A new purpose-built facility at Monash University will increase Victoria’s medicine manufacturing capability, including COVID-19 vaccines, thanks to a funding boost from the Victorian Government.
Minister for Higher Education Gayle Tierney today announced the $21.65 million trio of projects at the Clayton campus, including the $13.8 million expansion of the Medicines Manufacturing Innovation Centre (MMIC), which will produce Australia’s first mRNA vaccine for clinical trials.
MMIC has already played a vital role in developing tools to combat COVID-19, including a therapy inhaled through the nose. The new facilities include more office space and laboratories to strengthen collaboration between scientists and medicine manufacturers – further cementing Victoria as a leader in medicine manufacturing.
The funding will also help create the $4.63 million oNKo-innate hub which will drive innovation in the development of cancer therapies, and the creation and commercialisation of treatments.
The project will also support the $3.21 million UP-LINK University Partner Collaboration Space which will be a home for start-ups to digitally streamline smart manufacturing. It is the first component of the larger Monash Smart Manufacturing Hub project that will help drive increased research commercialisation and entrepreneurship.
The project will create opportunities for about 1,000 students, and more than 350 jobs direct research positions and secondary jobs as well as 100 jobs in construction. Construction is due to be completed next year.
The Government contributed $16.1 million to the project in a joint effort by Monash University and its partners, and was one of many pitches from universities to the Victorian Higher Education State Investment Fund, which was developed in response to the significant impact of the coronavirus pandemic on the sector.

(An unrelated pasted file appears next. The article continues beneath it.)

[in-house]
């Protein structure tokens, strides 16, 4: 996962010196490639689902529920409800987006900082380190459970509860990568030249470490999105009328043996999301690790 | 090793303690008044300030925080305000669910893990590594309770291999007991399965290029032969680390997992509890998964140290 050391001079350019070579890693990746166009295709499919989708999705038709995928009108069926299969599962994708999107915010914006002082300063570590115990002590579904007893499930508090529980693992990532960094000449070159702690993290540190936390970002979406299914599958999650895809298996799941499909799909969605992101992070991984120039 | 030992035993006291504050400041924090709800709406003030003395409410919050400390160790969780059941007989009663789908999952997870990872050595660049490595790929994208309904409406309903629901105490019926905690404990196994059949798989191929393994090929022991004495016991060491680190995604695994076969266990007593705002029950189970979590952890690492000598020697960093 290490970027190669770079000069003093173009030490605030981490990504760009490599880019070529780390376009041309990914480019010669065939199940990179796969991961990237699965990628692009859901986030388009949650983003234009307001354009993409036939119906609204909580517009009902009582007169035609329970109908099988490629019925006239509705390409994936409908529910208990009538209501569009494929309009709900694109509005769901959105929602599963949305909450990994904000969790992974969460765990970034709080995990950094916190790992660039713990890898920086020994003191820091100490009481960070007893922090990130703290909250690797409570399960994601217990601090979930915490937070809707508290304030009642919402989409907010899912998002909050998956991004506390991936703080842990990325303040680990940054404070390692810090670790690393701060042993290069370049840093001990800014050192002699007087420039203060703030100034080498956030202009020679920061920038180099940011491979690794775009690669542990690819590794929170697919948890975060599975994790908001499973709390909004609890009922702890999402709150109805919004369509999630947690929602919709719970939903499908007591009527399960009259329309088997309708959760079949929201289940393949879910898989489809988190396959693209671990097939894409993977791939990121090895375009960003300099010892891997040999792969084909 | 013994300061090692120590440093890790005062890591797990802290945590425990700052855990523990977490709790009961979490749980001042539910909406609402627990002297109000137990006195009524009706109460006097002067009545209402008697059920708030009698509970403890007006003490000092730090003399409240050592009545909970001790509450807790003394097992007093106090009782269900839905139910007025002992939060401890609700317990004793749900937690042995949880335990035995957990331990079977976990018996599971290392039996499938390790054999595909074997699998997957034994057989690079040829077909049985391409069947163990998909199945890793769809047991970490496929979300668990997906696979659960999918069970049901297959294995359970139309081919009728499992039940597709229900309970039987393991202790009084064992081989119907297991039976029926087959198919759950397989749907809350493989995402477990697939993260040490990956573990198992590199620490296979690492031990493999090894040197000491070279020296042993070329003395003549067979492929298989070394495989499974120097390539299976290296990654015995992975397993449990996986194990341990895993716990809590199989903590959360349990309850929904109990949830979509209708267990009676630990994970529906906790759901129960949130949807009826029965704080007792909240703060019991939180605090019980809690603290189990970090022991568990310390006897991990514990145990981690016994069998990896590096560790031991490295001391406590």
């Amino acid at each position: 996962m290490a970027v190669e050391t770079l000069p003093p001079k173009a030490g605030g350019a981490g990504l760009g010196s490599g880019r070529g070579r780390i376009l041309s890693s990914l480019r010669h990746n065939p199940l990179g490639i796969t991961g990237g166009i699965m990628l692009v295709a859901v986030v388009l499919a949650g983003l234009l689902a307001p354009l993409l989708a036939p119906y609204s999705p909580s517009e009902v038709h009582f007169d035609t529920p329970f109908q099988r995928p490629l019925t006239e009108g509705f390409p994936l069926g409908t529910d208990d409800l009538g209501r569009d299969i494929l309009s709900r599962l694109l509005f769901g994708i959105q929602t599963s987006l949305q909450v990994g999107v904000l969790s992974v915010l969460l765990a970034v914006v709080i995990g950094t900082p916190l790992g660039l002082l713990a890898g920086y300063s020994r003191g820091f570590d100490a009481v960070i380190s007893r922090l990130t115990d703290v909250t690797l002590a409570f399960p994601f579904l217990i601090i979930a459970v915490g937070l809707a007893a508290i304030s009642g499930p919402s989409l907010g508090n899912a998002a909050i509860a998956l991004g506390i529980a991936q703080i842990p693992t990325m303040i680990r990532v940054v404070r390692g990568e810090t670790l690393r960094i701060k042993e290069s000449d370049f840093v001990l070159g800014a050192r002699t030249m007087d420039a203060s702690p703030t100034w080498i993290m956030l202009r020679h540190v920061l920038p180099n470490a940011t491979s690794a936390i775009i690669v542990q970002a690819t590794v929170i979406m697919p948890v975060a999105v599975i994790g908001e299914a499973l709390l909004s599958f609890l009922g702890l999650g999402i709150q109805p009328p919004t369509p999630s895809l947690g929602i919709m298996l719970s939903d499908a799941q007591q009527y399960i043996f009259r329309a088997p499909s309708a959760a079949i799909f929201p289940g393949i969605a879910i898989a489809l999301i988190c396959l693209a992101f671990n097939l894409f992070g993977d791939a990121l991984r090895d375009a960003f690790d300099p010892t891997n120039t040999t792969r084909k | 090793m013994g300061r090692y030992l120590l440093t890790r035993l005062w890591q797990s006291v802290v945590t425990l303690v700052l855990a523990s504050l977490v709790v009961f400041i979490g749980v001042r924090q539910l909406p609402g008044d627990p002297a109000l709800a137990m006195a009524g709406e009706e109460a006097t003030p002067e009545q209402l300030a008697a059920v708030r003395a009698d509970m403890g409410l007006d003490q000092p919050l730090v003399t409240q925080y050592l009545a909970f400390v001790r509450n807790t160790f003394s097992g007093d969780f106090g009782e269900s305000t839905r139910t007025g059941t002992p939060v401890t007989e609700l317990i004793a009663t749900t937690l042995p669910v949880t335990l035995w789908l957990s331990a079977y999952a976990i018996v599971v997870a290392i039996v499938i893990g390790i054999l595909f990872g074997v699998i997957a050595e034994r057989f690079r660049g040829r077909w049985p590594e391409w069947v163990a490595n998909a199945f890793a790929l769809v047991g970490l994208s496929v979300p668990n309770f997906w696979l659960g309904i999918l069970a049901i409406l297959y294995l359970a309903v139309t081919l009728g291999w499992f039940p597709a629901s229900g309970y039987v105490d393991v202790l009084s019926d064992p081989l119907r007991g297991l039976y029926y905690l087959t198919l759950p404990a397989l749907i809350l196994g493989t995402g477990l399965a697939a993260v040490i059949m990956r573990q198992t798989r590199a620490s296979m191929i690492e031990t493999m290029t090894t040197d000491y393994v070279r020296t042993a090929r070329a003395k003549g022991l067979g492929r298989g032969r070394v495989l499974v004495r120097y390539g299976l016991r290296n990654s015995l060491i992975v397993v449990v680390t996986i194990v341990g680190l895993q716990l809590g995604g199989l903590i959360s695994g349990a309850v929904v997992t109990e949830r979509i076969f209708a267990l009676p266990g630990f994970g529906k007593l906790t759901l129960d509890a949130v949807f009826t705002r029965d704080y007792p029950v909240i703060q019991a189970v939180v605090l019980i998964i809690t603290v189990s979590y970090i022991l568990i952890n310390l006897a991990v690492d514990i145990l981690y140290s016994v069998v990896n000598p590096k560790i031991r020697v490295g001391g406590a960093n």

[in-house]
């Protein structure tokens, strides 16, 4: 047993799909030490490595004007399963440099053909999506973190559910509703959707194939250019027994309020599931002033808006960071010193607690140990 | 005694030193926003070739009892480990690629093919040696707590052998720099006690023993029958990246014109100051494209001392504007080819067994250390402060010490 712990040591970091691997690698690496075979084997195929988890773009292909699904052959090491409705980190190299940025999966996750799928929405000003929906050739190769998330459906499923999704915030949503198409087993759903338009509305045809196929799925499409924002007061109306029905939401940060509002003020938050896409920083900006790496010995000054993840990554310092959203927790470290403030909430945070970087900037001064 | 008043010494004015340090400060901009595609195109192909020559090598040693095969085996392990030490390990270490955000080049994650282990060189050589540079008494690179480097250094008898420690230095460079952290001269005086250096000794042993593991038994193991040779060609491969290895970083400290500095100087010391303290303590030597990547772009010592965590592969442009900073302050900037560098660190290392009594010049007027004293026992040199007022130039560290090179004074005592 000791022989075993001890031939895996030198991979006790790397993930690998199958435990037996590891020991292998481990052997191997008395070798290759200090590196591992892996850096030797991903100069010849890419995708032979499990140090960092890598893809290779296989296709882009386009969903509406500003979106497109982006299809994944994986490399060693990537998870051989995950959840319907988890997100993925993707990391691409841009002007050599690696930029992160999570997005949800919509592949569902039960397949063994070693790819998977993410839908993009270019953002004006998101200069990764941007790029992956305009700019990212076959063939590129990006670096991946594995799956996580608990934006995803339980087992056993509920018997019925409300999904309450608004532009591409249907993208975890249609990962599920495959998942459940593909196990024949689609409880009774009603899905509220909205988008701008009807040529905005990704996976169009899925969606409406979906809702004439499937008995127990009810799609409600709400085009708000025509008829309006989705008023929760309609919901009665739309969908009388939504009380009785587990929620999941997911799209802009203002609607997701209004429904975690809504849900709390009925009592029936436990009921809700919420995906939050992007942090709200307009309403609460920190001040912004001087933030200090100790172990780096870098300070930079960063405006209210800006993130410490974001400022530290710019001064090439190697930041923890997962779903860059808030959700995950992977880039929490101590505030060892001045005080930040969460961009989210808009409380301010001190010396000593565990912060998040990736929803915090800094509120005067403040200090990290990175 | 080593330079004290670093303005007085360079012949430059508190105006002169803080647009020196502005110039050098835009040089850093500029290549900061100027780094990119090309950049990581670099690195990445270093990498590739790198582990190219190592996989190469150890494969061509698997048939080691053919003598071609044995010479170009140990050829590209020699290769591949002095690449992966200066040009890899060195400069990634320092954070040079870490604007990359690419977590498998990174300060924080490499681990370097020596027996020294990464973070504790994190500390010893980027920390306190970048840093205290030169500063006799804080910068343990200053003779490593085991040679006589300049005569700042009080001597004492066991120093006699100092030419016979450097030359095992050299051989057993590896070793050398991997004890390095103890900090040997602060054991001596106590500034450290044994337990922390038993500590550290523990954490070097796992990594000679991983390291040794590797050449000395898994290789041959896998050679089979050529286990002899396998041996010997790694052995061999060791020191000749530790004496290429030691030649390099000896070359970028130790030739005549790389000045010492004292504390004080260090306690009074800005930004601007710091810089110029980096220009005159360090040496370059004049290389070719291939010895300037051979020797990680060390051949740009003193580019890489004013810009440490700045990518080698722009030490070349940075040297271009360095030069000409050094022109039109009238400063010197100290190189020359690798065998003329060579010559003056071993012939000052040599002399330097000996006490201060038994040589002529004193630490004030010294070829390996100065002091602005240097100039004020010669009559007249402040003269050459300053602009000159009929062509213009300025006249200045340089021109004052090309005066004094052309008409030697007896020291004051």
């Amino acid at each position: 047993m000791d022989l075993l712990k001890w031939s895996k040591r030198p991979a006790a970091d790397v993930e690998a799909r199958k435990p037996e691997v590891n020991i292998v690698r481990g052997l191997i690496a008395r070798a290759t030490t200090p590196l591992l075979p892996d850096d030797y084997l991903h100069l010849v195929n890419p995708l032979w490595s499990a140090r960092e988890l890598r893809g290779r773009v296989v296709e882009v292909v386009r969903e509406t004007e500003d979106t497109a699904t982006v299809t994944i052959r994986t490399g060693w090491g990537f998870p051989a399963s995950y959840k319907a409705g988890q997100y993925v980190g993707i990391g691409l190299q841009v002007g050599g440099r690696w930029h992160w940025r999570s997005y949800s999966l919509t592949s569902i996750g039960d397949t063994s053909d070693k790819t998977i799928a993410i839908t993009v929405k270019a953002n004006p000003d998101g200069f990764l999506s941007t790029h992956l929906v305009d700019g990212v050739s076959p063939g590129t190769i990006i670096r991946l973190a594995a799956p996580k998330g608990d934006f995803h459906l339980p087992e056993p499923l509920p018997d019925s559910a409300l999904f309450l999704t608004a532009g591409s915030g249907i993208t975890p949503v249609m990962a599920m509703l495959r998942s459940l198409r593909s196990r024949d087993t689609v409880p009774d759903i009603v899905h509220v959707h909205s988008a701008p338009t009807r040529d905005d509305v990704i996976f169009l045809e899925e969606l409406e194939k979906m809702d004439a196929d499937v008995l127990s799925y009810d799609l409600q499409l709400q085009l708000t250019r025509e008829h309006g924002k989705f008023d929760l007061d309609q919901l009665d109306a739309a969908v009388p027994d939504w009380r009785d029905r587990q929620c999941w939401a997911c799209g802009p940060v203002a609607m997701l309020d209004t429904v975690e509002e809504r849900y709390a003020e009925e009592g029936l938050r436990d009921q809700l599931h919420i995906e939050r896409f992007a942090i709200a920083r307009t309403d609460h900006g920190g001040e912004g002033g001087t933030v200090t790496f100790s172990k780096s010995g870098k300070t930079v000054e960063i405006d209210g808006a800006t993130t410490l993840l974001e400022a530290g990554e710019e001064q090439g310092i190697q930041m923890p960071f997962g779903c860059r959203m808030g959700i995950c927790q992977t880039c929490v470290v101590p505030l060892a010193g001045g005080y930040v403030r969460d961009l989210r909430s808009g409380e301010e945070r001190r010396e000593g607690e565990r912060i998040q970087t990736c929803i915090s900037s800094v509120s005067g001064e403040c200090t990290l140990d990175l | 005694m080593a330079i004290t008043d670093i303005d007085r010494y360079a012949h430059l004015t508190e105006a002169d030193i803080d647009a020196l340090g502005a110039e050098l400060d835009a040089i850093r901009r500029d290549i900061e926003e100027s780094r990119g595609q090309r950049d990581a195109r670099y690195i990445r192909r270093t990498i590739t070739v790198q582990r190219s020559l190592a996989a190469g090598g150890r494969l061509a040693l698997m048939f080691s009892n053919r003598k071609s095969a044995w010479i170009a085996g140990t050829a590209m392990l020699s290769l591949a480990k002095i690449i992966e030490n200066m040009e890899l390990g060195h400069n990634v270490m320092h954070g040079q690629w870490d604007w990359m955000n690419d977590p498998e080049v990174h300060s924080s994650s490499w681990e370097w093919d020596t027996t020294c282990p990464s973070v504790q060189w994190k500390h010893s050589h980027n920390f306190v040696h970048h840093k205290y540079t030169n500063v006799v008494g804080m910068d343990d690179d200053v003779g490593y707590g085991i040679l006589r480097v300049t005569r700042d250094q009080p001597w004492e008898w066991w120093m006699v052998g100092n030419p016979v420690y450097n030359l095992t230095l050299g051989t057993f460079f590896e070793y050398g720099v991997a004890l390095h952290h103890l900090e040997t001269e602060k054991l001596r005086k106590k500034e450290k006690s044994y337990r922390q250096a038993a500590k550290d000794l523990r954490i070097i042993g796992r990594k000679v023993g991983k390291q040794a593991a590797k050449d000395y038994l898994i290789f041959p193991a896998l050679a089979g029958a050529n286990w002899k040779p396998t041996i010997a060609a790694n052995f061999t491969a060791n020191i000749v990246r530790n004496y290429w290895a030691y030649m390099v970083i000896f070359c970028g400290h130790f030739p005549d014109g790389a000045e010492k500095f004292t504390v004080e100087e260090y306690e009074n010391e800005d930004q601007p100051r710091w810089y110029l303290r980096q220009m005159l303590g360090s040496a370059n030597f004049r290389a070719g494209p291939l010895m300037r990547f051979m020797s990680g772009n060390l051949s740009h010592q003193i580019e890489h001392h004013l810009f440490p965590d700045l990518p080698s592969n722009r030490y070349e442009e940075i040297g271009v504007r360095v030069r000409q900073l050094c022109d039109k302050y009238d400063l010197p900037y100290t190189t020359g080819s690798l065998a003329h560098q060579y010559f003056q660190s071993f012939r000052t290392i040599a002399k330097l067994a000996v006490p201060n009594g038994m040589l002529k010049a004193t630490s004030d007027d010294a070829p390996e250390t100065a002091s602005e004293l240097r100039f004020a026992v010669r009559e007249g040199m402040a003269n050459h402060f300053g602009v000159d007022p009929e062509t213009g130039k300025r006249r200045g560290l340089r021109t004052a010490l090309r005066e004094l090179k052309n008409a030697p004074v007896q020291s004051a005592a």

The unprecedented $350 million Victorian Higher Education State Investment Fund is supporting universities with capital works, research infrastructure projects and applied research focused on boosting Victoria’s productivity and economy as the state recovers from the coronavirus pandemic.
As stated by Minister for Higher Education Gayle Tierney
“This is a huge scientific development putting Monash and local Victorian experts at the forefront of the global fight against COVID-19 – and we’re so proud to be supporting this groundbreaking research.”
As stated by Minister for Innovation, Medical Research and the Digital Economy Jaala Pulford
“We’re serious about developing our mRNA manufacturing capacity and doing it quickly, because it will save lives. This support for an Australian-first clinical trial is another major step in a really important journey.”
As stated by Monash University Vice-Chancellor Margaret Gardner
“Monash University is pleased to receive funding through the VHESIF to drive commercial and entrepreneurial activity across the Monash Technology Precinct.”